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Modi’s Strategic Foreign Policy Vision: A Glass Half Full

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The Pulse

Modi’s Strategic Foreign Policy Vision: A Glass Half Full

Modi has made strides on a geoeconomic vision, but India still lacks a clear geopolitical strategy.

Modi’s Strategic Foreign Policy Vision: A Glass Half Full
Credit: Flickr/ Narendra Modi

On May 26, the BJP government led by Prime Minister Narendra Modi will complete three years in office in India. This is a good time to evaluate the performance of the government including its foreign policy – just after it has completed half its tenure, and just before it starts gearing up for the next general election.

The Modi government’s achievements need to be seen in light of the fact that traditionally New Delhi has never publicly asserted – and arguably, never set for itself – the hierarchy of long-, medium-, and short-term goals of foreign policy and the instruments to achieve these. Occasionally, some governments have laid down strategy – for example, PV Narsimha Rao’s “Look East” Policy, IK Gujral’s “Gujral Doctrine,” or AB Vajpayee’s vision on nuclear policy – but an Indian “grand strategy” has remained conspicuous for its absence. Consequently, Indian foreign policy has often been reactive.

Even the Modi government’s foreign policy was not always proactive during its first year in office. Over time, however, the Modi government has captured the imperatives of geoeconomics and begun laying down a strategic geoeconomic vision for India. While any clear statement of goals and instruments is still absent, the strategic vision can be discerned from some of the Modi government’s policy initiatives. This vision is rooted in India’s concerns over trade, energy security, and the “Make in India” initiative.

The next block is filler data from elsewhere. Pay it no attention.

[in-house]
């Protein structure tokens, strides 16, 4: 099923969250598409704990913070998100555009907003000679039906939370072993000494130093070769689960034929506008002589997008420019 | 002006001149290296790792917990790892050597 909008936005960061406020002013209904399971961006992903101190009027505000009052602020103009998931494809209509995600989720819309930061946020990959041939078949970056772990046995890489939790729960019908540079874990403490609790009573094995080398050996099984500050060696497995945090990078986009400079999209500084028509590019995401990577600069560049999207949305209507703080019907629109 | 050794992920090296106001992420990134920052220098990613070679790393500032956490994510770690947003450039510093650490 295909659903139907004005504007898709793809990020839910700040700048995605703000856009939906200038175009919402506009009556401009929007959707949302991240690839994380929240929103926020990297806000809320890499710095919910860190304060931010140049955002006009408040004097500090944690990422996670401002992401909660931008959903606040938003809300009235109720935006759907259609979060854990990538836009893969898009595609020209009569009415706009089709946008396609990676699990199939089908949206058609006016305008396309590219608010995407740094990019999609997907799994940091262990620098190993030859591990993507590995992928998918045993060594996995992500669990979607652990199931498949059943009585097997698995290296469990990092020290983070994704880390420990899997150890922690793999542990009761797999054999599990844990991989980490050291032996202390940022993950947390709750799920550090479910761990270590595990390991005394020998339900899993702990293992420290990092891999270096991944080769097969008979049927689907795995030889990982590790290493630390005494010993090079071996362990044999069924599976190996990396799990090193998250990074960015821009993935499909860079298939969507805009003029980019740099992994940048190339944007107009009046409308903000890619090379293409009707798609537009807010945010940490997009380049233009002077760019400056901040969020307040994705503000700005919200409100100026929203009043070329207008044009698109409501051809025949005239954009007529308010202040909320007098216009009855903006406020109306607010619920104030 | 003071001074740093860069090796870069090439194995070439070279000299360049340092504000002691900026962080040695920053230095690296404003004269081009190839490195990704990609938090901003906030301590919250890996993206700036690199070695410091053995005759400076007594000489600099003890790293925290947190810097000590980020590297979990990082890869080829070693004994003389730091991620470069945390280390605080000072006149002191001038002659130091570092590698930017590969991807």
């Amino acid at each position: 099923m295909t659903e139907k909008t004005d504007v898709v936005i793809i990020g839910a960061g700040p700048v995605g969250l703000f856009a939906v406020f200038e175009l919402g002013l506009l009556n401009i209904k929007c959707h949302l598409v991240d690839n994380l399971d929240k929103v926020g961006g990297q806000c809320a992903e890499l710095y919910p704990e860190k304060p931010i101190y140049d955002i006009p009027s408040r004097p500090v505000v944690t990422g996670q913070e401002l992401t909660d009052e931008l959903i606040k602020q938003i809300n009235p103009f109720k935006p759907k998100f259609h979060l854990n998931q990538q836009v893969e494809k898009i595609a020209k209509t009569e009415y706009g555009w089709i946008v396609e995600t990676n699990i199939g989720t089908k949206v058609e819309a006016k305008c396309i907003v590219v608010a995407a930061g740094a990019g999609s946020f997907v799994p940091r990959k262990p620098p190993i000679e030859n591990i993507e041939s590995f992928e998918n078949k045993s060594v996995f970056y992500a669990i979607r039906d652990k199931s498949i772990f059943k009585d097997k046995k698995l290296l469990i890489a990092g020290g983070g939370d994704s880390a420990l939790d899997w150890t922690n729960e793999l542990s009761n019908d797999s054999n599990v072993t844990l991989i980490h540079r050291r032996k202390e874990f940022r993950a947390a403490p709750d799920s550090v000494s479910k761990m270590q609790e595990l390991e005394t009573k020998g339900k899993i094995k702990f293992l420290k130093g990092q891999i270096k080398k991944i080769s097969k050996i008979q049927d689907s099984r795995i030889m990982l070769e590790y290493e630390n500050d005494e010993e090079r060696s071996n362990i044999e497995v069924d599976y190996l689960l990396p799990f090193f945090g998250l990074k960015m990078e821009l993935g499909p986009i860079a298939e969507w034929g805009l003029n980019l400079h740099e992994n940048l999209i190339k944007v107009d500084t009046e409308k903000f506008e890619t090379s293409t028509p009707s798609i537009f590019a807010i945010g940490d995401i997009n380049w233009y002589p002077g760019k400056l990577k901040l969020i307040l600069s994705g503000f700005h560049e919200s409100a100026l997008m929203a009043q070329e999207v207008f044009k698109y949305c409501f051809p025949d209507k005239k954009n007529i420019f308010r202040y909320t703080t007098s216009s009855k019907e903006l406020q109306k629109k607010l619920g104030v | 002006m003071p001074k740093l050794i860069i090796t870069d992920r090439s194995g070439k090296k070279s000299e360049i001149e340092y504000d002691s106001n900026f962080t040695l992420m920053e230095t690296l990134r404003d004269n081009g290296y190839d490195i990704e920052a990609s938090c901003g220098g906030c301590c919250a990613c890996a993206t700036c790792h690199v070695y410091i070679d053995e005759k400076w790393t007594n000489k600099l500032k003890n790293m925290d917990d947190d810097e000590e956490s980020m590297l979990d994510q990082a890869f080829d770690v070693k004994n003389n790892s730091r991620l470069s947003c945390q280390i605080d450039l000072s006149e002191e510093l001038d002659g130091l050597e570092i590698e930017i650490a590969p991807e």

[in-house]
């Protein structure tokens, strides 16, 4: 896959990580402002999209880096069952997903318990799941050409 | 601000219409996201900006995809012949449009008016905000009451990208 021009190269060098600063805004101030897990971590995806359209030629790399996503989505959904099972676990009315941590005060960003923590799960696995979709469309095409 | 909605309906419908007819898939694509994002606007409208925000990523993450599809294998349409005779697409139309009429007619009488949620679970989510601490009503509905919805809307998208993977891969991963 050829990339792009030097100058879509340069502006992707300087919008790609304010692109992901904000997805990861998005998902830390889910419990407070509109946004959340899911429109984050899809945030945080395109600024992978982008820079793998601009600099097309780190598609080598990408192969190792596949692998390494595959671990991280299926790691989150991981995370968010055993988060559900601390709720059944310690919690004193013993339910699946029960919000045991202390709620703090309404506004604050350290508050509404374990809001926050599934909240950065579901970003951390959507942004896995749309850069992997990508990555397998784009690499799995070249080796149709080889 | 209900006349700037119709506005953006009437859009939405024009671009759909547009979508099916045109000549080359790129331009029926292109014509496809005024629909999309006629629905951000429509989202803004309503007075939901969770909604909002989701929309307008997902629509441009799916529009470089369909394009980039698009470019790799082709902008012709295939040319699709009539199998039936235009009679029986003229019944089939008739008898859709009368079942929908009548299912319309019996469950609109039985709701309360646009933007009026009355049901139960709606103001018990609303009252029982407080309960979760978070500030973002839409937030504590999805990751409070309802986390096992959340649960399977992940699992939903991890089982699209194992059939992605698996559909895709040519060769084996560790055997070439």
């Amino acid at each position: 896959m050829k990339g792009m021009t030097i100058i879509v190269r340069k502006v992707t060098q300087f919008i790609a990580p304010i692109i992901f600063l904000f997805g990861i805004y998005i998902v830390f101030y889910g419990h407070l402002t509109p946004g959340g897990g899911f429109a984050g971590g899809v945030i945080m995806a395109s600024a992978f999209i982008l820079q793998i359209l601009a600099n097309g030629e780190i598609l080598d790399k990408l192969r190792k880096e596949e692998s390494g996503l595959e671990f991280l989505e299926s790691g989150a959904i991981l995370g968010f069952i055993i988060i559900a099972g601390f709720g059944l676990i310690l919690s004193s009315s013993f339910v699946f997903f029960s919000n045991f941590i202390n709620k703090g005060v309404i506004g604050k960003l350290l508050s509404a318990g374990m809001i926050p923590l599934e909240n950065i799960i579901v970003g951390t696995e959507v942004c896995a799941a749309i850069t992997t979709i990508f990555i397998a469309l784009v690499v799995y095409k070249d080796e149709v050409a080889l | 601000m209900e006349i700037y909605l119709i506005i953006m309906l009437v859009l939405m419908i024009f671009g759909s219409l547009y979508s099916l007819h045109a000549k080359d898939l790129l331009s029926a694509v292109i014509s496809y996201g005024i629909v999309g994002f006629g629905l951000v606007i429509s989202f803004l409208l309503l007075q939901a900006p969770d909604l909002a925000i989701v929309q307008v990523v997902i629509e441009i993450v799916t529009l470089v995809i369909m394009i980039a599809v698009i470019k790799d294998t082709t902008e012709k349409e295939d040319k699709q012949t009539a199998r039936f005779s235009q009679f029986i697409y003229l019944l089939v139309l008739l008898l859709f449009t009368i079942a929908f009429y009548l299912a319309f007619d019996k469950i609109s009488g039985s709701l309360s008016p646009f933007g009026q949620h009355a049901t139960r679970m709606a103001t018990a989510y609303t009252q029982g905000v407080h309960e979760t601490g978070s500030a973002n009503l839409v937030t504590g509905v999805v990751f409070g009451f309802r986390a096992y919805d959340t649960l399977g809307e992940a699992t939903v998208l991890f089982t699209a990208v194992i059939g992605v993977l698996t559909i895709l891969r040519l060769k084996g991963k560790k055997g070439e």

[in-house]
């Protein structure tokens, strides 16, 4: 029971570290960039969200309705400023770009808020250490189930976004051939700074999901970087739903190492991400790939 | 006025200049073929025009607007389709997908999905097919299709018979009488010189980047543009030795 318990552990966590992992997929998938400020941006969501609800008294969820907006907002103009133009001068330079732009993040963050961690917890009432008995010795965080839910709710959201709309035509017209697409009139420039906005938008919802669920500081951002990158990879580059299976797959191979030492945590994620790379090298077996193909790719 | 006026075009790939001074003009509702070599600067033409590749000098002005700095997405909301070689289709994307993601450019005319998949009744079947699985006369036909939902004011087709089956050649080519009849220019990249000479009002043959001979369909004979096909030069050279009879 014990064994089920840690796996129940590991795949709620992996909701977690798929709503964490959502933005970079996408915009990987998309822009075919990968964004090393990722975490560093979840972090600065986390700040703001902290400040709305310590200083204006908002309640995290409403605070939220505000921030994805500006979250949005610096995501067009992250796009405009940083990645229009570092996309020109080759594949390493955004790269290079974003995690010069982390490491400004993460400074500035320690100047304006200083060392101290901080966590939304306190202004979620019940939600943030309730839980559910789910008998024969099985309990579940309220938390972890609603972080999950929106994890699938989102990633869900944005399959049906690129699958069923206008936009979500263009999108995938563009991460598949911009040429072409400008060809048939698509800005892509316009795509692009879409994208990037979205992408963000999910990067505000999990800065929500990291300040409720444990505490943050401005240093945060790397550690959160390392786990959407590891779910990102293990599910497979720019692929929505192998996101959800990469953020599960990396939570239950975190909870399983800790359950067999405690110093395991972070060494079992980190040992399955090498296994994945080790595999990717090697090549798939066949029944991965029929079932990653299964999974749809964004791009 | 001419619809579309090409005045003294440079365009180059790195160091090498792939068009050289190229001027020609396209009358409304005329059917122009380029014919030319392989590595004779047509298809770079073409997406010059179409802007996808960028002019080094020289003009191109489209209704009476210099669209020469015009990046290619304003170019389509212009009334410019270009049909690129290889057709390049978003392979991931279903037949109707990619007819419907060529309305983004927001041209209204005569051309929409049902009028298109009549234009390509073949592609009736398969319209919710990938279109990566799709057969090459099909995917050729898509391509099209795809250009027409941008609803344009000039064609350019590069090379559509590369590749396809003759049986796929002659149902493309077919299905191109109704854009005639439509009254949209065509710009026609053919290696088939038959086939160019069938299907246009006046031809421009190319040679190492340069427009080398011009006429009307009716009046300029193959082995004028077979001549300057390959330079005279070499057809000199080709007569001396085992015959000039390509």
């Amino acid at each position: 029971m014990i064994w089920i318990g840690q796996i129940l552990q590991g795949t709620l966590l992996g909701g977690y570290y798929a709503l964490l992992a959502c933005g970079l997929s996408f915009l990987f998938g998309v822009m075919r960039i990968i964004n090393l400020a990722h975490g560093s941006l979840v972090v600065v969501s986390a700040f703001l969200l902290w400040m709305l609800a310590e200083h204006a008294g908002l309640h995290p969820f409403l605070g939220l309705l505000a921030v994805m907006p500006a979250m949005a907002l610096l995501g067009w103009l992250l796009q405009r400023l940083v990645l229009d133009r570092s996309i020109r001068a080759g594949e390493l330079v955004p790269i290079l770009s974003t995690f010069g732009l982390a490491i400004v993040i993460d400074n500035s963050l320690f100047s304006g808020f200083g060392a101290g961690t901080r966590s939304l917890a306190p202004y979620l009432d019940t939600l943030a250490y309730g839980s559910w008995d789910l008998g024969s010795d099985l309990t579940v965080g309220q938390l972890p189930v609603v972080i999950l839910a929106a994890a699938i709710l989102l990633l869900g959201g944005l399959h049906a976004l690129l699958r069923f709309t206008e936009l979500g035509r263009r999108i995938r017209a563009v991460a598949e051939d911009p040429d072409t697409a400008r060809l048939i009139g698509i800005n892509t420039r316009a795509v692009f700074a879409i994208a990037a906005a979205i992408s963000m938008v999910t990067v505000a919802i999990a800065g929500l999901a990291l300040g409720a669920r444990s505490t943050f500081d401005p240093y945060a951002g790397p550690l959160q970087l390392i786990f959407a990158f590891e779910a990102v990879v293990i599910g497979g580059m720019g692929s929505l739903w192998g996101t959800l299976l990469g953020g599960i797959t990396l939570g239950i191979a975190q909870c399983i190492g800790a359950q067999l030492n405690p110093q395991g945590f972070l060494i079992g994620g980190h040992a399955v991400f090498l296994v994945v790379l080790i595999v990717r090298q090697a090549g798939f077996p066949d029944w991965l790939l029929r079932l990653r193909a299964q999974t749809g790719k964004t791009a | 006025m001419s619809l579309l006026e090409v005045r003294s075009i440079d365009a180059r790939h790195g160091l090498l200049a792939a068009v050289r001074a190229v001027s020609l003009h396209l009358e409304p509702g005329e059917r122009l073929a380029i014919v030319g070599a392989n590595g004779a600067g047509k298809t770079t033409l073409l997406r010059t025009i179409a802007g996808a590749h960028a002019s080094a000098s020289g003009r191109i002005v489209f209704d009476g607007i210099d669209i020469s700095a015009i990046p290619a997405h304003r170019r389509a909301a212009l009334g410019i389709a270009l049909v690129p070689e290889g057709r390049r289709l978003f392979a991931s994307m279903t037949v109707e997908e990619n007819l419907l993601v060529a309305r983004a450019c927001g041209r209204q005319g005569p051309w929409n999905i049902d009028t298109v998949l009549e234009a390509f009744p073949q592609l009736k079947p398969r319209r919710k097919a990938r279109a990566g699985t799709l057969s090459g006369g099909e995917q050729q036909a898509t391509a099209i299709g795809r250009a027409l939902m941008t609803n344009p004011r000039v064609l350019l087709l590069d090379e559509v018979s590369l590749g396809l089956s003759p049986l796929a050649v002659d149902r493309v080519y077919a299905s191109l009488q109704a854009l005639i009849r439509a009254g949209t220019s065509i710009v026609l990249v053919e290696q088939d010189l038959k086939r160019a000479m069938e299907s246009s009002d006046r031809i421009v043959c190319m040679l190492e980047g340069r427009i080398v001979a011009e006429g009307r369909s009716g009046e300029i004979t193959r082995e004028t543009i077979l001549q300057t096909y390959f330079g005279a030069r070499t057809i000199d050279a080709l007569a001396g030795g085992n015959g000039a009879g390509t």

One important pillar of Modi’s foreign policy geoeconomics is the policy of “neighborhood first.” Since the unprecedented invitation by Modi for leaders from South Asia and Mauritius to attend his swearing in ceremony in May 2014, India has strengthened and continued to build its ties with South Asian Association for Regional Cooperation (SAARC) nations. This year on May 5, India launched the “South Asia Satellite” with an aim to boost communication services and disaster support in the region. Except for Pakistan, which refused to participate in the project, the launch was cheered by all South Asian nations. The Modi government’s emphasis on regional connectivity is also manifest through a trilateral agreement with Iran and Afghanistan for the development of Chabahar port, as well as the launch of the Bangladesh-Bhutan-India-Nepal (BBIN) Transport Network.

India’s relations with Bangladesh are better today than any time in the past; relations with Bhutan and Sri Lanka are also extremely good. The Modi government has made an agreement with Bangladesh for better connectivity between the northeastern states and the Indian mainland. Thus, bus routes linking Kolkata to Agartala and Shilong via Dhaka have started. Again with the exception of Pakistan, relations with which remain strained due to political and security reasons, India’s proactive diplomacy in the immediate neighborhood has been by and large successful.